Letter: Route to social justice still unclear

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YOUR report on the Commission on Social Justice ('Labour is 'thinking the unthinkable' on tax cuts', 4 July) may have given a misleading impression of the stage which the commission has reached. We are only now embarking on the detailed analysis of policy options, and have reached no conclusions. In a discussion paper to be published on 19 July we say that: 'The tax-benefit system must create incentives for paid employment and help meet the needs of those performing unpaid work.' We have yet to decide how this objective can best be met.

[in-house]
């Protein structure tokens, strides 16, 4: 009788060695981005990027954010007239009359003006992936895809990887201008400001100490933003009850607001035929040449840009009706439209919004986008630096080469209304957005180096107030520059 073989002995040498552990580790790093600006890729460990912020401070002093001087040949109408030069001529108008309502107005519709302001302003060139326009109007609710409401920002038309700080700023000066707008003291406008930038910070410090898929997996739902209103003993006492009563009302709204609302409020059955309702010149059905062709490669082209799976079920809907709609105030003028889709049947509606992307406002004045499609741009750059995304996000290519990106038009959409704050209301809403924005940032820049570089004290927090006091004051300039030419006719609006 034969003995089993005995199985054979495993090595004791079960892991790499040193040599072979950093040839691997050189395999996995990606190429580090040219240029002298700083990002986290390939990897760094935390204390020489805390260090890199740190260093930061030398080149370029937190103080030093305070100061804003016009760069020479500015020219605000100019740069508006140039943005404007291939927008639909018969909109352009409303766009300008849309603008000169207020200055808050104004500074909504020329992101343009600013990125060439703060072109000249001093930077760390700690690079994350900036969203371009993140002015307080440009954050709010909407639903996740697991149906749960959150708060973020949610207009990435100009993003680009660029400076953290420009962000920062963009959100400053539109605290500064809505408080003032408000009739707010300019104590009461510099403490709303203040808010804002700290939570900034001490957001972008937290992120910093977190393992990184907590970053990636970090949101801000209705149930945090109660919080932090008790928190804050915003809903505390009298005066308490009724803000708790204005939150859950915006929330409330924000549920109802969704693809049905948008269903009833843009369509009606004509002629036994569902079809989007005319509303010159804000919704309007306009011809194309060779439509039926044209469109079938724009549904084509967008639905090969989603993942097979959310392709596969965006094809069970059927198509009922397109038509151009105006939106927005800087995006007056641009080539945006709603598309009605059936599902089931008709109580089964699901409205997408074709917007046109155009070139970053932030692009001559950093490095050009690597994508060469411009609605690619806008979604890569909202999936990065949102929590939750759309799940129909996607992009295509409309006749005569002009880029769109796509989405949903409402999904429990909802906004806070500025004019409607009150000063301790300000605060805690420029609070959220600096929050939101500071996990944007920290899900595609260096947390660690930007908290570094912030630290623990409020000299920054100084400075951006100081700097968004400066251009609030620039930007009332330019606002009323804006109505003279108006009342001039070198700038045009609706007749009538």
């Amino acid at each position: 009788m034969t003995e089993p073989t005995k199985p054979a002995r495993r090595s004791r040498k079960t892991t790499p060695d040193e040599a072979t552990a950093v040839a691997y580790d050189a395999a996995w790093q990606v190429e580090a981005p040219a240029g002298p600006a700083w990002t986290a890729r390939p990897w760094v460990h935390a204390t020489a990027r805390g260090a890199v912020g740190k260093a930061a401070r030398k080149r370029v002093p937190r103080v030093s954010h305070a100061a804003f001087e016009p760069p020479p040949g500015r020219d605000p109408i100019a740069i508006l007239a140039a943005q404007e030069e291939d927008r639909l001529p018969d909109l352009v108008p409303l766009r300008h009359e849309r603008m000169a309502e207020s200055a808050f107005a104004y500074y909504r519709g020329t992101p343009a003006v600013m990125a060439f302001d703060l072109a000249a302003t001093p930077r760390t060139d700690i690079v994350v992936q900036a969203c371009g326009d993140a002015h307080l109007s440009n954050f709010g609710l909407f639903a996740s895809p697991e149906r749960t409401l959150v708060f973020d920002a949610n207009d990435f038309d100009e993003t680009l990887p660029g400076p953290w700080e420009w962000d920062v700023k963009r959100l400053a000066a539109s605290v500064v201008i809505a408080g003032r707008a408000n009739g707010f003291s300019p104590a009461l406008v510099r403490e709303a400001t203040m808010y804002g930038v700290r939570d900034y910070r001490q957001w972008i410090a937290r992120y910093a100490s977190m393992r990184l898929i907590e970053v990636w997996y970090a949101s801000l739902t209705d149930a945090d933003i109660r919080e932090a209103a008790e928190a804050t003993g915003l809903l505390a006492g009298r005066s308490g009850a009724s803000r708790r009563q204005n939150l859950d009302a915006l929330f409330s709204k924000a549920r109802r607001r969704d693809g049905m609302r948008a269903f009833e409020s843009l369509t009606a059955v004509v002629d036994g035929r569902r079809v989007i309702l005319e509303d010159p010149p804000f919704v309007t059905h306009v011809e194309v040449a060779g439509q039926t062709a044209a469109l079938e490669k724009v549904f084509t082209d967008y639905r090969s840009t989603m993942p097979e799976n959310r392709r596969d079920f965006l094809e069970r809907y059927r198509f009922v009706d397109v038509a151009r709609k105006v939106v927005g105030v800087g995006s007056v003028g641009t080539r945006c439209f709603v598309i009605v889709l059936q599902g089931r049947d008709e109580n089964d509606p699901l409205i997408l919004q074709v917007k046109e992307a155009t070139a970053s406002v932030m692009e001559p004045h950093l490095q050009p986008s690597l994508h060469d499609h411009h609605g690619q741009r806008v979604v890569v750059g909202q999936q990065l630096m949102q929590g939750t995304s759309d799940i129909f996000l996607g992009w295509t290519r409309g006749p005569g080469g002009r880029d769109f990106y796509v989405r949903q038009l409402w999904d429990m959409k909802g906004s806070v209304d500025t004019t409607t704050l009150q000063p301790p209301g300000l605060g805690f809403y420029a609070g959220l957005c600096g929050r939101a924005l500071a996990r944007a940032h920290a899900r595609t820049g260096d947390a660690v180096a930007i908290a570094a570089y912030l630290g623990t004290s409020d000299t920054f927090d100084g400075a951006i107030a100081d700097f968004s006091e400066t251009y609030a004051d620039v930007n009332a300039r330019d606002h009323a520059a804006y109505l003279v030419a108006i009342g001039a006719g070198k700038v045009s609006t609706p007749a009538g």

Second, your report states that the commission's recommendations, to be published in September 1994, 'are likely to be adopted as Labour Party policy'. Naturally, we hope the Labour Party, and others, will agree with our conclusions. But the commission is an independent body, established on the initiative of the Leader of the Opposition under the auspices of the Institute for Public Policy Research, and has no responsibility for Labour's policy. That remains a matter for the Labour Party.

Sir Gordon Borrie

Patricia Hewitt

Commission on Social Justice

London WC2

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